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RRS Sir David Attenborough polar research ship one year on

It's exactly a year since NERC launched a campaign to name our new polar research vessel. We take a look at what's happened since RRS Sir David Attenborough was picked.

13 Mar 2017

Flash Flood! - Environmental science in virtual reality

If you came to last October's Into the blue science showcase in Manchester you may have been offered the chance to immerse yourself in a dangerous virtual river valley, with the game Flash Flood!

2 Mar 2017

Revealing the UK's hidden depths

Underneath the Earth's surface lies a wealth of resources. But will the way we currently use them give us problems in the future? Dr Ciaran Beggan, Dr Andrew Barkwith and Dr Caroline Graham at the British Geological Survey (BGS) explain why we need a clearer picture.

27 Feb 2017

New footage shows crack in Larsen C Ice Shelf

Currently a huge iceberg, roughly the size of Norfolk, looks set to break off the Larsen C Ice Shelf, which is more than twice the size of Wales.

22 Feb 2017

Trees of the sea share their secrets

Coralline algae are found on nearly every shore in the world and could be holding important clues to climate change. Kelvin Boot explores.

22 Feb 2017

Managing flooding by working with nature

The government announced £15 million for natural flood management initiatives, we went to find out more about what they are and what they can do.

20 Feb 2017

Is climate change causing more UK floods?

Nick Reynard, the Centre for Ecology & Hydrology's lead for natural hazards, reports.

16 Feb 2017

Groundwater: The threat beneath our feet

Groundwater is the ultimate invisible asset. Originating in rain and snowfall that works its way down into soil and rock, it supports key ecosystems and meets the water needs of millions. But it can also pose a potential flood risk.

13 Feb 2017

Equipping the UK to cope with coastal erosion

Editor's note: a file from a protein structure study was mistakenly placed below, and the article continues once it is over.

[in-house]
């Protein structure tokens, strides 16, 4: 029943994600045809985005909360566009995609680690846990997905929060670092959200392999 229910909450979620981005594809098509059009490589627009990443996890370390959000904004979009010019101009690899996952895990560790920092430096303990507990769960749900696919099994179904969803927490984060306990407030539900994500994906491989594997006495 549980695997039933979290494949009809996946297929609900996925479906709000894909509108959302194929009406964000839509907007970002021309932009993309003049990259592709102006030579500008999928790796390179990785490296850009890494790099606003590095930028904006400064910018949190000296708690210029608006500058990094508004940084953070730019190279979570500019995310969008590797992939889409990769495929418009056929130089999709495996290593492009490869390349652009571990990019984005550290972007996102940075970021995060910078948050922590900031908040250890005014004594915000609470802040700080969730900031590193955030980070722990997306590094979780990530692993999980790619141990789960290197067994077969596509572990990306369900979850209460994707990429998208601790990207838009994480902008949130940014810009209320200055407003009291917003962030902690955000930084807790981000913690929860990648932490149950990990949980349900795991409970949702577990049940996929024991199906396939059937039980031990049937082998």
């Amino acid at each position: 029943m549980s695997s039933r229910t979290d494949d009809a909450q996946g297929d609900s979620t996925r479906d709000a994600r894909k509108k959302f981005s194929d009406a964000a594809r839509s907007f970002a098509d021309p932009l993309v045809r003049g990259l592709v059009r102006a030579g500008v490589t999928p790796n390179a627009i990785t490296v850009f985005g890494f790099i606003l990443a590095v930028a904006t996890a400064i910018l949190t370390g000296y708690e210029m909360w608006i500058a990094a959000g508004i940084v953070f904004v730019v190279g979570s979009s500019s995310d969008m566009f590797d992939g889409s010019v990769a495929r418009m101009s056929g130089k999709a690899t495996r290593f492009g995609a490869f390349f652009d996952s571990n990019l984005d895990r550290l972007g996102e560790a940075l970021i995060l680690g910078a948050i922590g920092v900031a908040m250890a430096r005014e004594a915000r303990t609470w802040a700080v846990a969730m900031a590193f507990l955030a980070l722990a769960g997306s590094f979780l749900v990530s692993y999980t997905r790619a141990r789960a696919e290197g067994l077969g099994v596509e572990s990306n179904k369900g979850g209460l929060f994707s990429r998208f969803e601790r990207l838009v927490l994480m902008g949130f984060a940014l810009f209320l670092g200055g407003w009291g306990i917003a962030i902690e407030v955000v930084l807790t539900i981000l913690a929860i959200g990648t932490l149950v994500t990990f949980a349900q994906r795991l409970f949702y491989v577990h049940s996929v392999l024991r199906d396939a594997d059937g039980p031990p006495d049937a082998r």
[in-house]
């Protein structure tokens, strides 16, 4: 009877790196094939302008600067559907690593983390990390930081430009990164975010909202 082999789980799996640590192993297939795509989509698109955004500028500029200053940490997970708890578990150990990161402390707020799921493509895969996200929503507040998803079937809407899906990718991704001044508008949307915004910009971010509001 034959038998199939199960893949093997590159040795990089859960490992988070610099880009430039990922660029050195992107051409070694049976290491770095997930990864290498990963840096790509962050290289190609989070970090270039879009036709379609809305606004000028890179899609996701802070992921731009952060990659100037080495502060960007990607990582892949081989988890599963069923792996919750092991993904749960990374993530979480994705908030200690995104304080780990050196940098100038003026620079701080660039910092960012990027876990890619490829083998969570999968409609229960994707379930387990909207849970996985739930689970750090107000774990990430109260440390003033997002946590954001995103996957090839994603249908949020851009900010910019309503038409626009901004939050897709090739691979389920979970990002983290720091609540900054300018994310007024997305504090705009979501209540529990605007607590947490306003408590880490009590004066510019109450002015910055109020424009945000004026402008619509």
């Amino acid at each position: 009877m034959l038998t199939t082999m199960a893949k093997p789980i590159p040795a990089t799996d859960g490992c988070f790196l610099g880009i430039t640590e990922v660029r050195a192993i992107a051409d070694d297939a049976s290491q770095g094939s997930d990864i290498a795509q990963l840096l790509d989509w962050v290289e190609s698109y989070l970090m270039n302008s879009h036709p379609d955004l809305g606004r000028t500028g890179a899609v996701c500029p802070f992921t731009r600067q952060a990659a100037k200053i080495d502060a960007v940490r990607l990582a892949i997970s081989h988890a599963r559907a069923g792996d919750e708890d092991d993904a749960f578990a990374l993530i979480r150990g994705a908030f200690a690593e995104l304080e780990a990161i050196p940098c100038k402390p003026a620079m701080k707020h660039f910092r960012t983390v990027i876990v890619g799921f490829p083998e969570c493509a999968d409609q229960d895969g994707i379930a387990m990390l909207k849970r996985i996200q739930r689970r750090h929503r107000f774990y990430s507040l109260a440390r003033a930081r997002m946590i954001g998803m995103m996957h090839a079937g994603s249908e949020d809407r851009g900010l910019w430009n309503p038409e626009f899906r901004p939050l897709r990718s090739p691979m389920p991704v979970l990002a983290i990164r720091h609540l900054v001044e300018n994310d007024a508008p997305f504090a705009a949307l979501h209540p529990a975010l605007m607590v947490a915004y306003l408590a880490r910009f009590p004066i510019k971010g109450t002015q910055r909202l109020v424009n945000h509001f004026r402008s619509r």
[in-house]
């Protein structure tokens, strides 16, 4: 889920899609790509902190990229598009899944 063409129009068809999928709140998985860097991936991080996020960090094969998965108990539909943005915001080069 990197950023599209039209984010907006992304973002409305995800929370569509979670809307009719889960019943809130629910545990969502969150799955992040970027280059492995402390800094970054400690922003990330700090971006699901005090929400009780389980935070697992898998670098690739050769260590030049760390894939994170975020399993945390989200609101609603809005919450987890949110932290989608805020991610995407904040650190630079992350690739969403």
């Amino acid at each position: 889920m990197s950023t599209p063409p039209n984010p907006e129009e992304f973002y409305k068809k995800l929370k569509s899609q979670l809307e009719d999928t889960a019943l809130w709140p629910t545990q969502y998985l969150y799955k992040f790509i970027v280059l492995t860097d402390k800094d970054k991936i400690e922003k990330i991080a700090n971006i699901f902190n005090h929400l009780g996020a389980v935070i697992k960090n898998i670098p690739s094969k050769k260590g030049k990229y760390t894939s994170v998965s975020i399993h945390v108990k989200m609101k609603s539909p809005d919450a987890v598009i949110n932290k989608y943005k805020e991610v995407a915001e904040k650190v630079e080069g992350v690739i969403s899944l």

Frequently linked to an increased threat from flooding, coastal erosion was widespread in the 20th century. We explain how the iCOASST project is helping to reveal what the next hundred years could hold.

1 Feb 2017

On the road to resilience in Ethiopia

It's time to rethink roads. In the vital fields of flood prevention and water supply, they offer incredible potential to enhance and enrich the lives of some of the world's poorest people.

12 Jan 2017

How could governments around the world protect bees?

NERC-funded researchers have gathered crucial evidence on how governments and people can best protect pollinators vital to the production of food worldwide.

29 Nov 2016

Antibiotic resistance must be tackled in the field

We could be encouraging antimicrobial resistance by overusing antibiotics but other factors may also be at play. We spoke to researchers going beyond the clinic to understand how drug-resistance builds up in the bacteria in our sewers and rivers.

22 Nov 2016

Scientists measure snow density in Greenland

Last month, scientists from the Centre for Polar Observation & Modelling (CPOM) headed to Greenland to carry out vital fieldwork as part of a NERC-CryoSat contract to calibrate and validate measurements taken by the satellite.

10 Nov 2016

New images capture Into the blue spirit

Pictured together for the first time, two of NERC's key scientific instruments capture the essence of Into the blue, a public showcase of environmental science in the northwest of England where both ship and aircraft will be on display.

3 Oct 2016

Q&A with Professor Frank Kelly

Professor Kelly holds the chair in environmental health at King's College London, where he is director of the Analytical & Environmental Sciences Division. Here, he answers some key questions about air pollution in the UK's capital.

3 Oct 2016

Taking UK atmospheric science global

London's atmosphere may still have its mysteries, but compared to many places it's an open book.

30 Sep 2016

Who's to blame for bad air?

Controlling our own emissions is a good idea, but plenty of the pollution problems most nations face come from abroad.

29 Sep 2016

Air pollution from Icelandic volcanoes

In September 2014, a huge volcanic eruption in Iceland emitted up to nine times as much sulphur dioxide per day as all European industry combined.

29 Sep 2016

Sense about sensors

Commercial pollution monitors are attracting plenty of hype, but scientists say buyers should beware.

28 Sep 2016

Lifting the lid on London's air

When scientists flew a research plane over London in 2013, they didn't just establish that a new sensing technique could let us monitor emissions in real time. They also stumbled on the traces of one of the biggest corporate scandals ever.

28 Sep 2016

Solving the mysteries of the monsoon

Scientists have just returned from a groundbreaking research campaign to understand the Indian monsoon.

27 Sep 2016

The worst air quality in the world?